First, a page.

If work was done recently, this is good news, as it saves you the time, effort and money. If the water heater, ac or heater have not been updated for a long period of time, you can expect bills in the near future.

If renovations have been done, ask about whether the appropriate permissions have been obtained. If not, then you may face problems with the local municipality in the years to come.

How long has the house been on the market?

This is a very important question as it tells you a lot about the home or the owners. If the home has been on the market for over 60 days, this should be a red flag that there could be something wrong:

-Is the house overpriced for the neighbourhood?

-Has the seller had multiple offers but is very firm on the asking price?

-Are there material defects that are not apparent?

What are the added expenses that go into owning this home? 

Apart from the mortgage expenses you should be aware of other expenses that go into owning the home. Questions that need an answer are:

-What are the yearly taxes?

-What are the monthly electric and heating bills?

-If it is condo, what are the monthly service charges?

How long have the owners lived in the house? 

If the owner has lived in the home for a short period of time, there are 3 possibilities:

-The owner has bought the home, renovated and is flipping for a higher price.

-The owner purchased the house, but after a couple of years is unsatisfied with the purchase.

- The move is job related.

If the owner has lived for a long time, it is more than likely that he/she has taken great care of the home.

Finding the right home is not an easy process. You need the guidance of an experienced real estate professional. We have been in the real estate business for over 28 years. For any home buying or home selling related enquiries, please contact us or call us on 604 913 1000/604 695 1000.

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Six Great Spring Cleaning Tips to Keep Things Cleaner Longer

Home cleaning is not easy, especially for working professionals. Here are a few useful and valuable tips that make it easier to fight those dirty jobs faster and less often:

  1. Keep those shower doors crystal clear. Eliminate that annoying soap scum by coating your shower doors with a rain repellent product made for car windshields. When applied to glass, these products create an invisible barrier that causes oils, water and other debris to roll off.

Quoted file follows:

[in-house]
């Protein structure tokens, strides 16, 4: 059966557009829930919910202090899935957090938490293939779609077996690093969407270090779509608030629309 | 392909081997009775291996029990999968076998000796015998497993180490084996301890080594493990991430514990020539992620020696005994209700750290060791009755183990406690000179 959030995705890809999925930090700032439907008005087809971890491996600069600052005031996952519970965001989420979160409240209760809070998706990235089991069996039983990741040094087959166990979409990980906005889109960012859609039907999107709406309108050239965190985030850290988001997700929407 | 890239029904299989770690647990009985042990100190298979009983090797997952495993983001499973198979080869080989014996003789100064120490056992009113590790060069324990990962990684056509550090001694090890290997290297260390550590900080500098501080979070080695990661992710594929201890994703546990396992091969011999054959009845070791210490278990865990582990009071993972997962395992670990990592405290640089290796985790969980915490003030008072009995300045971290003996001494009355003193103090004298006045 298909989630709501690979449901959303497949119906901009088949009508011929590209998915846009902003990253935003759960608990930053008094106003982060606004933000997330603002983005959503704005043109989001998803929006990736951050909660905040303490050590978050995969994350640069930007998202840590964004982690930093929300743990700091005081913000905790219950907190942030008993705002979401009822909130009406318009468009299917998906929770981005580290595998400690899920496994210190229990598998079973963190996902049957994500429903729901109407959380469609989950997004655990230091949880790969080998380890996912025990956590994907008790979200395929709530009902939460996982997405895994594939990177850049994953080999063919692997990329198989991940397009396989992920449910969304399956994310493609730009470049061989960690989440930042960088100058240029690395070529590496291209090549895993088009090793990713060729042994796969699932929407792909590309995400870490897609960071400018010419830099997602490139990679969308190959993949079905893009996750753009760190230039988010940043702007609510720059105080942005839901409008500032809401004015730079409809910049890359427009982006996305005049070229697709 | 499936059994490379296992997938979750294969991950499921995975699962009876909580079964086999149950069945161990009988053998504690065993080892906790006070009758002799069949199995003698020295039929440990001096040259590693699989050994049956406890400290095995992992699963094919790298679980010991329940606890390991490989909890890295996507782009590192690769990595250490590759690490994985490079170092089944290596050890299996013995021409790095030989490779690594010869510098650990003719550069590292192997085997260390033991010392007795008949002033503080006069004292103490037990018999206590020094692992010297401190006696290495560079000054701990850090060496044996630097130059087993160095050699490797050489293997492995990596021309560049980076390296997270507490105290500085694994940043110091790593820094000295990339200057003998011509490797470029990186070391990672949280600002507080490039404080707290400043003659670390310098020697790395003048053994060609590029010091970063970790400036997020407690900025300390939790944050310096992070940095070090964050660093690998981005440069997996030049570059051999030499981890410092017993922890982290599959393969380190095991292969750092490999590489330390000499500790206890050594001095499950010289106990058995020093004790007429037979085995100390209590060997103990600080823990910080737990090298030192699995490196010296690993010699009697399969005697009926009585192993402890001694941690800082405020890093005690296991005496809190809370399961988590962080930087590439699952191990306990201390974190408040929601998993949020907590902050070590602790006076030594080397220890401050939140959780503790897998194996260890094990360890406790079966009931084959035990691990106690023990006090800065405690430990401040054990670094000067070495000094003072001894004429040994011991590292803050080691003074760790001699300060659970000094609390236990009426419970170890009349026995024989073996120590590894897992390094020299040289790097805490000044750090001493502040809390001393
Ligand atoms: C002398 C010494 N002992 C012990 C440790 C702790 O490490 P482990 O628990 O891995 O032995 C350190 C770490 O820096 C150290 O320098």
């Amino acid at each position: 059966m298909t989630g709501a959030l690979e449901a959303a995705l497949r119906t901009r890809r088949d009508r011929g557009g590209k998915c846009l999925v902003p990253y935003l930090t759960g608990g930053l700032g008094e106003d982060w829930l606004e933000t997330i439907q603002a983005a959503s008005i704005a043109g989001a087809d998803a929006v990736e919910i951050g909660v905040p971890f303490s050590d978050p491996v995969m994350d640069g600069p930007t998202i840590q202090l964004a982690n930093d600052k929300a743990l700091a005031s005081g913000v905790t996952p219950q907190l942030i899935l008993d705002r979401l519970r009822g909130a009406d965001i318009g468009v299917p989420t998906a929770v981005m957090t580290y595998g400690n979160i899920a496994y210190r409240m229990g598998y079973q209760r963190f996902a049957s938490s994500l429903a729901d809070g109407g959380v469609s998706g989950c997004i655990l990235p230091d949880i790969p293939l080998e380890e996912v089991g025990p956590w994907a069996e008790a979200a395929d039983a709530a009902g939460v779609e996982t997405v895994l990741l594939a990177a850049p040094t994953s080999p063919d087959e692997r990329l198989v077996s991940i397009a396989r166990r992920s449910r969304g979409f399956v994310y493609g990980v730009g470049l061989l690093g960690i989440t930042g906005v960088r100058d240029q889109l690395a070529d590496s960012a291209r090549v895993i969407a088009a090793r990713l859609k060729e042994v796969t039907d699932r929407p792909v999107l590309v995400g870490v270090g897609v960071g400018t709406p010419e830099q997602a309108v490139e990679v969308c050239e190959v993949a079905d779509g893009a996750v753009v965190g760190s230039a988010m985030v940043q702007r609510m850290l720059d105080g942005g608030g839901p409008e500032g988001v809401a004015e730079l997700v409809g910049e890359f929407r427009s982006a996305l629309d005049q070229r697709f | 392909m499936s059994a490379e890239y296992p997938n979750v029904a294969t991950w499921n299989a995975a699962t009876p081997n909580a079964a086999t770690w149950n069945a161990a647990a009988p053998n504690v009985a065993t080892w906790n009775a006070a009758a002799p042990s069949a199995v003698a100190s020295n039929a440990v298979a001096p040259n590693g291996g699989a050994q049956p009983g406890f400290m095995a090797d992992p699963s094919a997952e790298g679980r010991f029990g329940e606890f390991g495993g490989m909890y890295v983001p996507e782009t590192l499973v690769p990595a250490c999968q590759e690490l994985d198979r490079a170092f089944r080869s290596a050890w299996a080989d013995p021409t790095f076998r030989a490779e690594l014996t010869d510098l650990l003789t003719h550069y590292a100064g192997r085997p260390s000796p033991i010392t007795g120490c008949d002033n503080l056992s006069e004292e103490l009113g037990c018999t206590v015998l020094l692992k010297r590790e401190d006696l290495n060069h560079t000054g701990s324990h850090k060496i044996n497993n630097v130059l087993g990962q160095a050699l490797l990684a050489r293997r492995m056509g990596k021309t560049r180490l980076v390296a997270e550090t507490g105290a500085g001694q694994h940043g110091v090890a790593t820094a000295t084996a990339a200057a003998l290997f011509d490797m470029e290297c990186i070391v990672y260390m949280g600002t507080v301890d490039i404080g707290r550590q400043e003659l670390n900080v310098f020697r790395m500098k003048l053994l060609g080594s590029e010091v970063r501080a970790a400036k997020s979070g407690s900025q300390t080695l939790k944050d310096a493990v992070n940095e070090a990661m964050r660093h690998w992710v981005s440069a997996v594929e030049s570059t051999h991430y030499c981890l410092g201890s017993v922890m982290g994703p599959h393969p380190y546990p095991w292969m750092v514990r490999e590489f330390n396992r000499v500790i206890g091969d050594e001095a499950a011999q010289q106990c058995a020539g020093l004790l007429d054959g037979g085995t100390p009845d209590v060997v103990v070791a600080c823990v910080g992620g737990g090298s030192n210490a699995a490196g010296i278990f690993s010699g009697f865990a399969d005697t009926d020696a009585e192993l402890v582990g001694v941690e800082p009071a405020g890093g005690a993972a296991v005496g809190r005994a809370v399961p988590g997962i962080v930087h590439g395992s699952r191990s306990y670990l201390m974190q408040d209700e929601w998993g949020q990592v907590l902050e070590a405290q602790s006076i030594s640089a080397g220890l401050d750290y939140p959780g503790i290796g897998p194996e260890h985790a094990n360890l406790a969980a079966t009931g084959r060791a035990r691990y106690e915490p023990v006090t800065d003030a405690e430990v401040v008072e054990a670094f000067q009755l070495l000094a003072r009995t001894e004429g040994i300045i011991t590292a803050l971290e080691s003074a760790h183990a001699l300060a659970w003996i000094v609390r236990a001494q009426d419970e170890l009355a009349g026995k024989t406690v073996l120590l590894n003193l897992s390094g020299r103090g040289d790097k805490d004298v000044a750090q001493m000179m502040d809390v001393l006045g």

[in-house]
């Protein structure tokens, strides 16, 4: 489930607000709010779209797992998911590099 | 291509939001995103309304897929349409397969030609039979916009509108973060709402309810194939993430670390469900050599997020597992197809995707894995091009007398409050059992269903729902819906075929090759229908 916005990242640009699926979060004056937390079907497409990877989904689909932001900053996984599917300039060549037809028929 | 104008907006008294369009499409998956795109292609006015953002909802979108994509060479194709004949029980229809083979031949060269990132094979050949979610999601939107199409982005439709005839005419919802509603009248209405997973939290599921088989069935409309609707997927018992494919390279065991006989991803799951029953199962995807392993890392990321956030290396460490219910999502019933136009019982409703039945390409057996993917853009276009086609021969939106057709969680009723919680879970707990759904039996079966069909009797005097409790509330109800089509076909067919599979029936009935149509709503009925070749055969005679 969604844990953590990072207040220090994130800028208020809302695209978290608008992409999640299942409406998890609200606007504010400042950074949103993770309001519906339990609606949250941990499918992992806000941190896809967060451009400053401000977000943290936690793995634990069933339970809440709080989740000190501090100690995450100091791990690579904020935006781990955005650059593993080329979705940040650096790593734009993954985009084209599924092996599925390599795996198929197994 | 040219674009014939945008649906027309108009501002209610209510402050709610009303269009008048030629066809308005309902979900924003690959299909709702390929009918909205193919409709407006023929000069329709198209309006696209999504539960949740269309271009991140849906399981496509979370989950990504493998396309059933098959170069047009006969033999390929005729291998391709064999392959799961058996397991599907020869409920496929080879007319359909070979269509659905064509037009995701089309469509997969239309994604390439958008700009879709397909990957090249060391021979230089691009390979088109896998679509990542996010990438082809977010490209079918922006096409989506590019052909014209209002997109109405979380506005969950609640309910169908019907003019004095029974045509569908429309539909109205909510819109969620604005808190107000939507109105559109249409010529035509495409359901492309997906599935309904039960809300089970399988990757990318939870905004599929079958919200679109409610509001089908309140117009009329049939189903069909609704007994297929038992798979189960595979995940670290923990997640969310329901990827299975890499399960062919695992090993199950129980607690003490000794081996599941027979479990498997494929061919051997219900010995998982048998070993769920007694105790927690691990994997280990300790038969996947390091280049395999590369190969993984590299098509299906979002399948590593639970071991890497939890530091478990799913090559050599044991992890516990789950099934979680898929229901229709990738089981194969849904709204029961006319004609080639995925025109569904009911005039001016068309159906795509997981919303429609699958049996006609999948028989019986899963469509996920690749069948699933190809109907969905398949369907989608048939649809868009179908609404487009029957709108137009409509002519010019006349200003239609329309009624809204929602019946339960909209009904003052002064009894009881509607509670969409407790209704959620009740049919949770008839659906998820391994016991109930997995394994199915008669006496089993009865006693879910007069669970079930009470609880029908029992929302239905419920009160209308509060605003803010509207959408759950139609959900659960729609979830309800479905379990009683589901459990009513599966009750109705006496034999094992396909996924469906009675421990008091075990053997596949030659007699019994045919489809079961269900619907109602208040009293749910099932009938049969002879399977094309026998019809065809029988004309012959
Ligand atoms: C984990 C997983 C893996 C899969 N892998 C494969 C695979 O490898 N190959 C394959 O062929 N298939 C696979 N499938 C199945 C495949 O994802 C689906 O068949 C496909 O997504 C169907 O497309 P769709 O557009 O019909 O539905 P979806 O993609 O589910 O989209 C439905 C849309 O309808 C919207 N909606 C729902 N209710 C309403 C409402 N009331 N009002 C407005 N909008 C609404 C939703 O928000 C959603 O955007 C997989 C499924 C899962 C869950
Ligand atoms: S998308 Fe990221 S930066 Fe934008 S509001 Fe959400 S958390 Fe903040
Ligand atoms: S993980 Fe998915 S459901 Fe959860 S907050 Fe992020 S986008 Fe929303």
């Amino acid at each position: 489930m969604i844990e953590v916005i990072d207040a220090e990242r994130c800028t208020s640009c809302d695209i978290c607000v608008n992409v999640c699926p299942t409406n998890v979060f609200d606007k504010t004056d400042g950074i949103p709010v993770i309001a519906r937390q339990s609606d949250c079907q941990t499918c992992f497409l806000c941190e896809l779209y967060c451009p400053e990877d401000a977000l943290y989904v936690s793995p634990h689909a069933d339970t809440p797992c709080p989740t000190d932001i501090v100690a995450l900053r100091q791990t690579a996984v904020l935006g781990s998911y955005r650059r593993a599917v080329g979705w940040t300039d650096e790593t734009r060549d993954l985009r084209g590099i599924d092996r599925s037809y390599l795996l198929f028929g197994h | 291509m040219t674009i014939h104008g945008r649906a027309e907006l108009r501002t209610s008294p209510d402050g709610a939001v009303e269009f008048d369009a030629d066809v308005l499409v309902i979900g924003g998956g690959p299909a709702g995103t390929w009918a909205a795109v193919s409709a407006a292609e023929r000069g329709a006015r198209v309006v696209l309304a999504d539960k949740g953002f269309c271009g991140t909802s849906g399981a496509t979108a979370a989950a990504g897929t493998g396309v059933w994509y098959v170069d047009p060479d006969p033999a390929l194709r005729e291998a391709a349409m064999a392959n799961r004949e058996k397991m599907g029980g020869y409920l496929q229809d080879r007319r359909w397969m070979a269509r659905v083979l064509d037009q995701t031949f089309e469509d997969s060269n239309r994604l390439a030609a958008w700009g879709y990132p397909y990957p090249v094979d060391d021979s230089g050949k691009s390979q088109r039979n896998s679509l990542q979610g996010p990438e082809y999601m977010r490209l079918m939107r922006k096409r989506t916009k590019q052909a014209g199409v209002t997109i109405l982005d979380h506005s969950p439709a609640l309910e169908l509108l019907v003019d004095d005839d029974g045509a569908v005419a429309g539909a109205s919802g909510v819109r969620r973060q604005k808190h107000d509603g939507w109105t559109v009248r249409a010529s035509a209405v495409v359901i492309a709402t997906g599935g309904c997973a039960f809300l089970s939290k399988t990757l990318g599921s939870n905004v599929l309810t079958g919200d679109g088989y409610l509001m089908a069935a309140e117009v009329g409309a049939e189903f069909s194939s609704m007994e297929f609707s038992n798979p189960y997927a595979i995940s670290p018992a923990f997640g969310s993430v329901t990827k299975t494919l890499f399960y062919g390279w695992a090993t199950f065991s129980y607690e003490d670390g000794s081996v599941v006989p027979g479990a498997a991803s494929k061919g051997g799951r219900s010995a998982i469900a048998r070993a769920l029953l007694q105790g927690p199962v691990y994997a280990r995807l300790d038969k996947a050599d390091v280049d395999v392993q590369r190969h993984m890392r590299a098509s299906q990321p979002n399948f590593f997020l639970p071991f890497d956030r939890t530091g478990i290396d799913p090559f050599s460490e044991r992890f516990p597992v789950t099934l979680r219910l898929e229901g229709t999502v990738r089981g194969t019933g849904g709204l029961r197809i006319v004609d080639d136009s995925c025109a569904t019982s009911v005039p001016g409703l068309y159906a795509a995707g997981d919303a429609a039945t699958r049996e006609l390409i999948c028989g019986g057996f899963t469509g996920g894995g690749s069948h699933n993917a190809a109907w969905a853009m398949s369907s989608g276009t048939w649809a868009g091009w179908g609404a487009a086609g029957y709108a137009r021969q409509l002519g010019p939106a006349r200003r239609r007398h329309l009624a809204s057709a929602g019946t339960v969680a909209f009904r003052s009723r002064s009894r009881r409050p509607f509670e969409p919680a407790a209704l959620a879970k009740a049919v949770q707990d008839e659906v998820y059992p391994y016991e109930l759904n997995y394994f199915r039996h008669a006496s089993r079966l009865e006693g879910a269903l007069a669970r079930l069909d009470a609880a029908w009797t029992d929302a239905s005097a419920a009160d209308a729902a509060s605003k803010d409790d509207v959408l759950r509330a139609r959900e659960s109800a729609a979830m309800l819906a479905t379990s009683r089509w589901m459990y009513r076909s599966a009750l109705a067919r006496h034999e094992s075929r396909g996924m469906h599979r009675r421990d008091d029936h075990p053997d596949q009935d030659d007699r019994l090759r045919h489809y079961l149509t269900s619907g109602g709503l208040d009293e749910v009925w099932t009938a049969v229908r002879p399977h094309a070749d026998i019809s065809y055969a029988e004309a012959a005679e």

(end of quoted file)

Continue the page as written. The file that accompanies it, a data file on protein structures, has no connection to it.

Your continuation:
2. Protect your furniture and carpet from stains. Protective sprays and sealants guard your furniture and carpets against spills, stains and some sprays guard against fading and mildew. Products like Ultra-Guard and Scotchgard cause the liquid spill to bead on the surface instead of being absorbed into the fabric or carpet, allowing for an easier clean.
  3. Do quick and frequent touch ups to keep things tidy. When you do small cleaning projects on a frequent basis, you prevent dirt, grime and grease from building up. This also prevents smudges from staining, dust from accumulating and this even combats allergens. Keeping items in closed cabinets and drawers prevents dust from getting in and circulating.
  4. Use a cleaner sweeper. Brooms hold on to dirt, and when you use a broom to sweep you are in effect pushing dirt around.
  5. Seal your stone countertops. Countertops made of natural stone such as marble and granite are porous. If they are not sealed, then spills on them get absorbed and eventually a layer of hard to remove stain forms. By using a countertop sealer, potential stains get repelled as the liquid beads on top and doesn’t get absorbed.
  6. Combat dust You can defy dust by adjusting your home’s humidity level. Keep the level between 40-50%. Low humidity causes static electricity that attracts dust. High humidity is ideal for dust mites and other allergens.

Thinking of selling or buying a home? Now could not be a better time to do this. Contact us or call us on 604 913 1000.